I had asked a few questions about level assignment when I was registering them, but the head swim instructor (Leslie) was not there, and the man who answered my questions wasn't really sure of anything specific. I told him the skills that each of the boys had, and he placed them in levels. As it turned out on the day of their first lesson, both boys were incorrectly placed.

I had enrolled Jack in the Preschool level because, well, he *was* in Preschool in May 2007. Not only that, but he'd never had any swim education before. A.J. had a bit over the summer of 2006, as Philip and I had made concerted efforts to teach him certain things, and so he began in Level 2. By the end of the first lesson, however, Jack was blowing his peers out of the water (no, not literally!), and so he was moved up into Level 1.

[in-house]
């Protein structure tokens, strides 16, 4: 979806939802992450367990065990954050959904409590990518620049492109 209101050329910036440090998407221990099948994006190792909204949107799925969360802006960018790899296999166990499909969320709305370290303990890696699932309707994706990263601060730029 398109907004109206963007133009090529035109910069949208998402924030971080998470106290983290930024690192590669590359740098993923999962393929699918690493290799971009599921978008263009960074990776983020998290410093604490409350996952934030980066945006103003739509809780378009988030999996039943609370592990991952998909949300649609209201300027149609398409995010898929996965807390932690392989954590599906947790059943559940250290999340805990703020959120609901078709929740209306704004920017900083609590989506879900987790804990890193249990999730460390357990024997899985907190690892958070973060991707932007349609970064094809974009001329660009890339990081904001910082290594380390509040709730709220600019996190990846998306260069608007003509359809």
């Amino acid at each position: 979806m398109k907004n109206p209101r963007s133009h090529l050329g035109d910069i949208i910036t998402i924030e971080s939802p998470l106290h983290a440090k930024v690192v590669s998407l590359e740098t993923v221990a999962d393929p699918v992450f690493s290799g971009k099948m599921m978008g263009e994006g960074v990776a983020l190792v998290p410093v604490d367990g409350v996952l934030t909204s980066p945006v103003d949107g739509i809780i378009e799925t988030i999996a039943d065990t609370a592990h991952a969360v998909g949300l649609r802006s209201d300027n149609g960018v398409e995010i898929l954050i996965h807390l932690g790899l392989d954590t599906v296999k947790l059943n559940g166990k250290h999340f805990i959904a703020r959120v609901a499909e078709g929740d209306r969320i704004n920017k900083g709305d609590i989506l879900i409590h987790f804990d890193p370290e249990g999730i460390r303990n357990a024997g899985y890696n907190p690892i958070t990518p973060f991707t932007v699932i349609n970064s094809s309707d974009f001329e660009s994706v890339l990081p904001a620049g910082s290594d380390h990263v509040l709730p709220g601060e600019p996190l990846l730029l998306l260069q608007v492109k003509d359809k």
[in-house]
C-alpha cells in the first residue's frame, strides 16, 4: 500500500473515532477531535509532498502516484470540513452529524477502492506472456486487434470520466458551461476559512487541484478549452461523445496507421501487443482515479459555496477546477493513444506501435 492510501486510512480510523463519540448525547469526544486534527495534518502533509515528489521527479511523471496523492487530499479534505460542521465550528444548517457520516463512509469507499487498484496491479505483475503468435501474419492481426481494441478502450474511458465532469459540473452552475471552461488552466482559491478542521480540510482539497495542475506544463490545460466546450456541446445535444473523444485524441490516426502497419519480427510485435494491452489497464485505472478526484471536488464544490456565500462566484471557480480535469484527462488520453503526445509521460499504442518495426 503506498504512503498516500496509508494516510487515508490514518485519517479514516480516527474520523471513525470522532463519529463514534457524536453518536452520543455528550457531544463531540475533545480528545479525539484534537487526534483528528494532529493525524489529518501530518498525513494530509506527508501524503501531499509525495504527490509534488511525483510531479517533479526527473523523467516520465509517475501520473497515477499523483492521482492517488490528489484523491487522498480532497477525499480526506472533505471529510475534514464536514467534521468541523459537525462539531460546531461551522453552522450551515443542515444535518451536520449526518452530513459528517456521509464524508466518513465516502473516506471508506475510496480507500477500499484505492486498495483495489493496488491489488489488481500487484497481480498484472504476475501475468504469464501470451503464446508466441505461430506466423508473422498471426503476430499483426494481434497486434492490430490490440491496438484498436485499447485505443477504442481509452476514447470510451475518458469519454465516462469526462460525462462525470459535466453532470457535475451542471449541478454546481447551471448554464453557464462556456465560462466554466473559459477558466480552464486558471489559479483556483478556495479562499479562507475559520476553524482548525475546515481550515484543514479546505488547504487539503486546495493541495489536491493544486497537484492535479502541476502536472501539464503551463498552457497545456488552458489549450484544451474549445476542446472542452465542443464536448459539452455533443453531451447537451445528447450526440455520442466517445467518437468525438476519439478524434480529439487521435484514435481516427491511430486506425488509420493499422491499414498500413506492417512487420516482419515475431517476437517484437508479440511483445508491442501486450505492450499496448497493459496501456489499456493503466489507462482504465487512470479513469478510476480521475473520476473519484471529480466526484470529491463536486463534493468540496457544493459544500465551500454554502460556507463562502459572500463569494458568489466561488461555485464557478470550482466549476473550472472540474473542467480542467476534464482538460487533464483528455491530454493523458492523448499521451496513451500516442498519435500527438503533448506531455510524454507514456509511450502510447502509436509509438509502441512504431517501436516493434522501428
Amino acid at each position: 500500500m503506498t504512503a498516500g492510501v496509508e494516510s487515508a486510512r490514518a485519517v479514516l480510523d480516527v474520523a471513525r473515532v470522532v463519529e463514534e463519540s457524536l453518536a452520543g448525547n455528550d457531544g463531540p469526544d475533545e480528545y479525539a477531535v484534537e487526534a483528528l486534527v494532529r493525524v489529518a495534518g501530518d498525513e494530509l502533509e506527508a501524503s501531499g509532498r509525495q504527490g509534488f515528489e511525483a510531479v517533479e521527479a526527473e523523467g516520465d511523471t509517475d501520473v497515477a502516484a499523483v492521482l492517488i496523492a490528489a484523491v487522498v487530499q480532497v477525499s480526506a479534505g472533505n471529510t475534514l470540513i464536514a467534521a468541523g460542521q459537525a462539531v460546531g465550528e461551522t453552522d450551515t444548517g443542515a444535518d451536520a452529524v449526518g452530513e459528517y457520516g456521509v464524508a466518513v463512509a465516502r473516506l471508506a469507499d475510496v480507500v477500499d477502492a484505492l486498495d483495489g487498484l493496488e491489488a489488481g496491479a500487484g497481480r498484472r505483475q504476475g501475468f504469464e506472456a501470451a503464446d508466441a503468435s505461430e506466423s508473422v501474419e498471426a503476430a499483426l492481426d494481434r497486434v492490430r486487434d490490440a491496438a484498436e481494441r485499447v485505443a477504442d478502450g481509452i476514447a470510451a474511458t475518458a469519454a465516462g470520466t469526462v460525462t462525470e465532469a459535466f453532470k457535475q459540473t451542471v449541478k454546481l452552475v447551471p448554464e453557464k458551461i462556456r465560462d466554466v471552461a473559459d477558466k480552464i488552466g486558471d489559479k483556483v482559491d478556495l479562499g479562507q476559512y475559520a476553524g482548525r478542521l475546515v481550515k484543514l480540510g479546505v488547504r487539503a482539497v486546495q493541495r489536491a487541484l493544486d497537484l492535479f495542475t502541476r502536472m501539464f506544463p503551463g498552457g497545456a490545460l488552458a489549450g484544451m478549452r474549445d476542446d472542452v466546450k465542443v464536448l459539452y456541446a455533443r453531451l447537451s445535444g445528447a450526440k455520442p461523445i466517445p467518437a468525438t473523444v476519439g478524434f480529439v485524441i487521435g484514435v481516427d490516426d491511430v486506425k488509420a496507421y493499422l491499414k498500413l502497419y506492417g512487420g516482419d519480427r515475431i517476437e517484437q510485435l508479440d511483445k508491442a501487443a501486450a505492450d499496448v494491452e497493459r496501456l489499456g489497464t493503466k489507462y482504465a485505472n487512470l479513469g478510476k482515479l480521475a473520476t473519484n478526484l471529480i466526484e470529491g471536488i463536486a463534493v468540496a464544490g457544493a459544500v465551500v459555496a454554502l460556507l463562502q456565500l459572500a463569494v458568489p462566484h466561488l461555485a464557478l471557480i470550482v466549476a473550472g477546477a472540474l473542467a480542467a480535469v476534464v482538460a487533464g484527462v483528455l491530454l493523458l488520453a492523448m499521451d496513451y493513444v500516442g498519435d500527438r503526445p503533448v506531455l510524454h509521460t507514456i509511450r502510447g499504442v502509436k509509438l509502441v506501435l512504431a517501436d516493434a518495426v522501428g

And they have made slow, steady progress. During the summer, they had swim lessons two nights as week, and on other days, I took them to the pool 2-3x/week as well. We had a LOT of swimming last year! During those heavily-watered months, the boys made better progress in lessons, having more of an opportunity to practice their skills. Once the school year began in August, we decided to keep them in swim lessons all year. We figured that it would be easier to keep their skills up to par (if they lapsed until summer again this year, they'd probably forget quite a bit), and they would have the opportunity to advance a bit more. During those school months, however, the Lied Center drops their lessons from twice a week down to just once - on Saturday mornings for 30 minutes.